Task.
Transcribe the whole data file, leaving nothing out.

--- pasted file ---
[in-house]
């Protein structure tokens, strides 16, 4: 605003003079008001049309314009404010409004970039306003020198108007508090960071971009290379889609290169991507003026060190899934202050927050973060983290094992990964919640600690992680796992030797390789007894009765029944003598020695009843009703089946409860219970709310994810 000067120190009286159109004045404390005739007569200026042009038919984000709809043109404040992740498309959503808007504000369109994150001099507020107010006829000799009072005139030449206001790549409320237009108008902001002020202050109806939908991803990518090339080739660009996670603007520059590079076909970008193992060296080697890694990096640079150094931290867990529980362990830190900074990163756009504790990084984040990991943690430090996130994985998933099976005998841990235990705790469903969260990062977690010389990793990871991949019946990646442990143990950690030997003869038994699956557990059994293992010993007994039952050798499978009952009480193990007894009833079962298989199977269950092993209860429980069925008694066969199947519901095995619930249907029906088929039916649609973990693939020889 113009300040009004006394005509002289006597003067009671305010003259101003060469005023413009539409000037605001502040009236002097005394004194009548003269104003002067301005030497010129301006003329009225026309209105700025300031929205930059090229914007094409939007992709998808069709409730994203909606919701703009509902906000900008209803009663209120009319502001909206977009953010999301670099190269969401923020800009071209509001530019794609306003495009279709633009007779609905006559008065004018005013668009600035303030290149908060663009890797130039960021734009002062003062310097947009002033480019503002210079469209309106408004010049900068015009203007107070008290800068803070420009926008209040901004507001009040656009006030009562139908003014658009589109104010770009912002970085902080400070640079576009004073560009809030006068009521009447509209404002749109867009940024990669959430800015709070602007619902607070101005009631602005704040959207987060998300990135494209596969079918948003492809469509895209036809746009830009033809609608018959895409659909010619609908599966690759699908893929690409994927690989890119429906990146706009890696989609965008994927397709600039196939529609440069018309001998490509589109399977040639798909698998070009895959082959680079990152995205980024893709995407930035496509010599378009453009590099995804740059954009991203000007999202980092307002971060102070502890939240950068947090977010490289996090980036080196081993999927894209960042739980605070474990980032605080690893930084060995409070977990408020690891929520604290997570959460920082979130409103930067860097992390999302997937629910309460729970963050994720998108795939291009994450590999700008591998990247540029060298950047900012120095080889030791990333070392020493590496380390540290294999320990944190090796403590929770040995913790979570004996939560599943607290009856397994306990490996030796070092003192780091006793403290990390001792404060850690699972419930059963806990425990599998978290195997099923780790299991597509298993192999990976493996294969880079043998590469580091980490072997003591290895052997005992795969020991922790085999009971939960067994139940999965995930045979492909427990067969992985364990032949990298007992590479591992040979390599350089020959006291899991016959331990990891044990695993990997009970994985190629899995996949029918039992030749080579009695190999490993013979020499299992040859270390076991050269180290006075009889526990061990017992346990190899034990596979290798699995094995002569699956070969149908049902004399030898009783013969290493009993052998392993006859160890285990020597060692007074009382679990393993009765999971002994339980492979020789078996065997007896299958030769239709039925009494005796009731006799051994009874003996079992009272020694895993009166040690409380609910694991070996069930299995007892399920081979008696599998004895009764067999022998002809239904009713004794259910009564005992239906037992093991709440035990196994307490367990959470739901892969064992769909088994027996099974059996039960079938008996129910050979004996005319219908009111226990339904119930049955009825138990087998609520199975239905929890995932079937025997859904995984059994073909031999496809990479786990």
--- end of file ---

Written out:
[in-house]
């Protein structure tokens, strides 16, 4: 605003003079008001049309314009404010409004970039306003020198108007508090960071971009290379889609290169991507003026060190899934202050927050973060983290094992990964919640600690992680796992030797390789007894009765029944003598020695009843009703089946409860219970709310994810 000067120190009286159109004045404390005739007569200026042009038919984000709809043109404040992740498309959503808007504000369109994150001099507020107010006829000799009072005139030449206001790549409320237009108008902001002020202050109806939908991803990518090339080739660009996670603007520059590079076909970008193992060296080697890694990096640079150094931290867990529980362990830190900074990163756009504790990084984040990991943690430090996130994985998933099976005998841990235990705790469903969260990062977690010389990793990871991949019946990646442990143990950690030997003869038994699956557990059994293992010993007994039952050798499978009952009480193990007894009833079962298989199977269950092993209860429980069925008694066969199947519901095995619930249907029906088929039916649609973990693939020889 113009300040009004006394005509002289006597003067009671305010003259101003060469005023413009539409000037605001502040009236002097005394004194009548003269104003002067301005030497010129301006003329009225026309209105700025300031929205930059090229914007094409939007992709998808069709409730994203909606919701703009509902906000900008209803009663209120009319502001909206977009953010999301670099190269969401923020800009071209509001530019794609306003495009279709633009007779609905006559008065004018005013668009600035303030290149908060663009890797130039960021734009002062003062310097947009002033480019503002210079469209309106408004010049900068015009203007107070008290800068803070420009926008209040901004507001009040656009006030009562139908003014658009589109104010770009912002970085902080400070640079576009004073560009809030006068009521009447509209404002749109867009940024990669959430800015709070602007619902607070101005009631602005704040959207987060998300990135494209596969079918948003492809469509895209036809746009830009033809609608018959895409659909010619609908599966690759699908893929690409994927690989890119429906990146706009890696989609965008994927397709600039196939529609440069018309001998490509589109399977040639798909698998070009895959082959680079990152995205980024893709995407930035496509010599378009453009590099995804740059954009991203000007999202980092307002971060102070502890939240950068947090977010490289996090980036080196081993999927894209960042739980605070474990980032605080690893930084060995409070977990408020690891929520604290997570959460920082979130409103930067860097992390999302997937629910309460729970963050994720998108795939291009994450590999700008591998990247540029060298950047900012120095080889030791990333070392020493590496380390540290294999320990944190090796403590929770040995913790979570004996939560599943607290009856397994306990490996030796070092003192780091006793403290990390001792404060850690699972419930059963806990425990599998978290195997099923780790299991597509298993192999990976493996294969880079043998590469580091980490072997003591290895052997005992795969020991922790085999009971939960067994139940999965995930045979492909427990067969992985364990032949990298007992590479591992040979390599350089020959006291899991016959331990990891044990695993990997009970994985190629899995996949029918039992030749080579009695190999490993013979020499299992040859270390076991050269180290006075009889526990061990017992346990190899034990596979290798699995094995002569699956070969149908049902004399030898009783013969290493009993052998392993006859160890285990020597060692007074009382679990393993009765999971002994339980492979020789078996065997007896299958030769239709039925009494005796009731006799051994009874003996079992009272020694895993009166040690409380609910694991070996069930299995007892399920081979008696599998004895009764067999022998002809239904009713004794259910009564005992239906037992093991709440035990196994307490367990959470739901892969064992769909088994027996099974059996039960079938008996129910050979004996005319219908009111226990339904119930049955009825138990087998609520199975239905929890995932079937025997859904995984059994073909031999496809990479786990």